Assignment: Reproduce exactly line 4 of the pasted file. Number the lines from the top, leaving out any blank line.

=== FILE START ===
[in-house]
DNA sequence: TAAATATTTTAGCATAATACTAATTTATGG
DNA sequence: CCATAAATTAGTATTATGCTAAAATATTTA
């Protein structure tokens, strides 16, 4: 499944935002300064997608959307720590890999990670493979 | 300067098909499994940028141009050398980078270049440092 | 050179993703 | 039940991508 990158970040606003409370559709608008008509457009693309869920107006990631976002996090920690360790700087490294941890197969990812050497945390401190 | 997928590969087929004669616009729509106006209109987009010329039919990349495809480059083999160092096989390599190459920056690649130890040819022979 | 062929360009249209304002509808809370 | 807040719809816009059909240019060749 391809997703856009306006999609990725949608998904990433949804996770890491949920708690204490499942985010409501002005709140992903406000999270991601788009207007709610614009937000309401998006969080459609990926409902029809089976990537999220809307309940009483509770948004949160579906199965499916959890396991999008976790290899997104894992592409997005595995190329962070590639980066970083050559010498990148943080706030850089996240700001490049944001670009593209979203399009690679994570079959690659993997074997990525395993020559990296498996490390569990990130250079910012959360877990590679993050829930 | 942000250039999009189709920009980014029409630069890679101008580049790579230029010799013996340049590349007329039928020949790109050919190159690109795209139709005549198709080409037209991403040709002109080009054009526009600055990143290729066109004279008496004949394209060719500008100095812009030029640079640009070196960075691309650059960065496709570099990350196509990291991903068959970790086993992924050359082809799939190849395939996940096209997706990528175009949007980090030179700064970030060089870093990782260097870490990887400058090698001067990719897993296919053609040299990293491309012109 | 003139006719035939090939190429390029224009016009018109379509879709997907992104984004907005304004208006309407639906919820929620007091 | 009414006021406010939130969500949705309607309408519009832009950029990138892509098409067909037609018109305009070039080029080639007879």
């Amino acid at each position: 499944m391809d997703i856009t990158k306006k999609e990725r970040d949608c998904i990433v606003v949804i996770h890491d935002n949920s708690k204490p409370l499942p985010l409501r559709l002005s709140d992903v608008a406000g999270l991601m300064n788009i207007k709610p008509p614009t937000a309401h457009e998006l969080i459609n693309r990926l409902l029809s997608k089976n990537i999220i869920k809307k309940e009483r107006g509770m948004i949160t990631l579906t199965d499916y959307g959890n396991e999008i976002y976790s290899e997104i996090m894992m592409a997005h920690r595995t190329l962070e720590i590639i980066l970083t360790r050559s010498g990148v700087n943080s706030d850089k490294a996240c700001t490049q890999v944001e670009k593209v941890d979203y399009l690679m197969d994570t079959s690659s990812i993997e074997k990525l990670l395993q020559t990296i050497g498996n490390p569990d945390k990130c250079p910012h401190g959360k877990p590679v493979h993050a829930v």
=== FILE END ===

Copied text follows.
């Protein structure tokens, strides 16, 4: 499944935002300064997608959307720590890999990670493979 | 300067098909499994940028141009050398980078270049440092 | 050179993703 | 039940991508 990158970040606003409370559709608008008509457009693309869920107006990631976002996090920690360790700087490294941890197969990812050497945390401190 | 997928590969087929004669616009729509106006209109987009010329039919990349495809480059083999160092096989390599190459920056690649130890040819022979 | 062929360009249209304002509808809370 | 807040719809816009059909240019060749 391809997703856009306006999609990725949608998904990433949804996770890491949920708690204490499942985010409501002005709140992903406000999270991601788009207007709610614009937000309401998006969080459609990926409902029809089976990537999220809307309940009483509770948004949160579906199965499916959890396991999008976790290899997104894992592409997005595995190329962070590639980066970083050559010498990148943080706030850089996240700001490049944001670009593209979203399009690679994570079959690659993997074997990525395993020559990296498996490390569990990130250079910012959360877990590679993050829930 | 942000250039999009189709920009980014029409630069890679101008580049790579230029010799013996340049590349007329039928020949790109050919190159690109795209139709005549198709080409037209991403040709002109080009054009526009600055990143290729066109004279008496004949394209060719500008100095812009030029640079640009070196960075691309650059960065496709570099990350196509990291991903068959970790086993992924050359082809799939190849395939996940096209997706990528175009949007980090030179700064970030060089870093990782260097870490990887400058090698001067990719897993296919053609040299990293491309012109 | 003139006719035939090939190429390029224009016009018109379509879709997907992104984004907005304004208006309407639906919820929620007091 | 009414006021406010939130969500949705309607309408519009832009950029990138892509098409067909037609018109305009070039080029080639007879």